2020 was the “Year of the SPAC.”
It appeared that trend would continue in 2021… but now we’re seeing a slowdown in so-called blank check companies.
Don’t get me wrong, I still love SPACs, or special purpose acquisition companies. I believe they are here to stay. But that doesn’t mean that every SPAC is a good investment. You need to be very selective about which ones you consider.
On today’s new episode of MoneyLine, I turn my focus to the other avenue through which a business can go public — the traditional initial public offering (IPO). More than 100 companies have taken this route to begin trading on public stock exchanges so far this year.
Aside from a few big-name companies like Coinbase (NASDAQ:COIN) and Roblox (NYSE:RBLX), most IPOs have flown under the radar. I spent the last few days flying under it myself and diving into each and every 2021 IPO. I was beyond surprised to uncover so many interesting companies that I immediately put on my watch list.
The majority of today’s podcast is spent analyzing the 10 that especially caught my attention. Coinbase and Roblox are on that list… but I can almost guarantee that you’ve never heard of the other eight. I expect they’ll get you excited for the possibilities.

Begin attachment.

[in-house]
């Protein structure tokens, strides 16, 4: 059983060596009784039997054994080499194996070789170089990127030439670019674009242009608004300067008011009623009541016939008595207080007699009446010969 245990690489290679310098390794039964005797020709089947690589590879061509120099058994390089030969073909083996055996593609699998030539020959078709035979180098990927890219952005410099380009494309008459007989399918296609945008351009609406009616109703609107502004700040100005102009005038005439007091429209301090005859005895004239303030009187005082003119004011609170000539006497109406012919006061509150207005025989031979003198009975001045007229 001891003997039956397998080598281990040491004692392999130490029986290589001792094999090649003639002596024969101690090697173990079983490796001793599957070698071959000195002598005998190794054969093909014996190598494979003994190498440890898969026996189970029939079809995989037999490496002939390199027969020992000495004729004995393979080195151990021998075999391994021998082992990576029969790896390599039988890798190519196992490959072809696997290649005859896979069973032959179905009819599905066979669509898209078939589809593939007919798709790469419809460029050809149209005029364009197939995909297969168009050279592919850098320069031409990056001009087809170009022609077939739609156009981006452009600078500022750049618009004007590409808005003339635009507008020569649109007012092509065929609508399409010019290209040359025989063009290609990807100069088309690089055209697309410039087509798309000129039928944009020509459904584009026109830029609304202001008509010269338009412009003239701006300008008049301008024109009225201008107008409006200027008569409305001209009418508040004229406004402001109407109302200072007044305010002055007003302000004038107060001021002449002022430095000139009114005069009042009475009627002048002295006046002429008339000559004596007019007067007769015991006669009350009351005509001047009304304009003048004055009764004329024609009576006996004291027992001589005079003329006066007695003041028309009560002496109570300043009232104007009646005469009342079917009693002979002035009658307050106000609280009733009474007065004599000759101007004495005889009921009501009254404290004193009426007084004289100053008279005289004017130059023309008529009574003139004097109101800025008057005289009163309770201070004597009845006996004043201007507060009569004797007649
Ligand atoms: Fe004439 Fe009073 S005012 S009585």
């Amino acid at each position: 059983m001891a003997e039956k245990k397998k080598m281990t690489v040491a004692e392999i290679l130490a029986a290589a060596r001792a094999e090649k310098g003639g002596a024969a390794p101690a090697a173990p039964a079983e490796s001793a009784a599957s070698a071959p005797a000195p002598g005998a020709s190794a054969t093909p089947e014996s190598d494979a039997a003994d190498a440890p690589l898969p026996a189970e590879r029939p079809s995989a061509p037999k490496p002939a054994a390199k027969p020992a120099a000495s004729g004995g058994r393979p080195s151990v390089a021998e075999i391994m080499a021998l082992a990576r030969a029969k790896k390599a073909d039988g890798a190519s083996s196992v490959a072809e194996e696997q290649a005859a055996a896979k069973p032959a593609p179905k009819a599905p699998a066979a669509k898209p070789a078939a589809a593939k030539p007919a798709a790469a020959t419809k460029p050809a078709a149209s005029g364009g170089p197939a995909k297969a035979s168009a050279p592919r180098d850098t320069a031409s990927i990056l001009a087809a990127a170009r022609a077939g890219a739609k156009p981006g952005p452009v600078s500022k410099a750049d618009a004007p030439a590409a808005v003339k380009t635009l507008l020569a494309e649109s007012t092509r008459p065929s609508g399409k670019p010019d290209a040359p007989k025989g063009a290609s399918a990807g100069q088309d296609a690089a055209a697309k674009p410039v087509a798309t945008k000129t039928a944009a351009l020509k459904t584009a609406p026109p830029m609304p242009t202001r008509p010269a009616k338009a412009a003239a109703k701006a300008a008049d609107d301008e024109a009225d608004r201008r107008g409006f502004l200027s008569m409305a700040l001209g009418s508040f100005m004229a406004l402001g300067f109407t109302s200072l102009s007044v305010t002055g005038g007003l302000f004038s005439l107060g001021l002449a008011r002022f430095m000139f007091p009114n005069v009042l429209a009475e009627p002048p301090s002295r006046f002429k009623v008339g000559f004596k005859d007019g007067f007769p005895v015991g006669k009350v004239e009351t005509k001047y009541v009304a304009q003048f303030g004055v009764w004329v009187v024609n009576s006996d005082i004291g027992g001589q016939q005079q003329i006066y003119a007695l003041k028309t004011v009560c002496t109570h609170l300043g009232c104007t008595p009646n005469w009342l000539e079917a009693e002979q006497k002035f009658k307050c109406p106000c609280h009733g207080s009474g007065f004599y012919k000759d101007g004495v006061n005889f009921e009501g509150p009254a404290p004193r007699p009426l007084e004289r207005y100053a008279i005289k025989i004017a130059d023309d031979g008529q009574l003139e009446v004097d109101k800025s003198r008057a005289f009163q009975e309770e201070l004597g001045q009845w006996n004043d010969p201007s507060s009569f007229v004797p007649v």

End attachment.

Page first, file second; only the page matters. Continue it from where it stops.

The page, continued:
Get your pen and paper ready to take notes. You’ll hear about companies ranging from two new airline stocks to two plays on the changing way we live in America — the “Great Move to the Suburbs.”
I’ll also tell you about a healthcare company, an artificial intelligence and robotics play, a new way to invest in the cannabis trend, and a pure play autonomous driving stock.
Let’s just say that I was more excited than usual prepping today’s show… and excited while filming it… and I’m still excited for the potential.
But at the risk of droning on too much about that excitement, I also touch on another extremely important topic — the cryptocurrency market. The pullback in bitcoin over the weekend looks like a great buying opportunity, and I’ll tell you about how I’m playing the weakness myself.
On the date of publication, Matthew McCall did not have (either directly or indirectly) any positions in the securities mentioned in this article.
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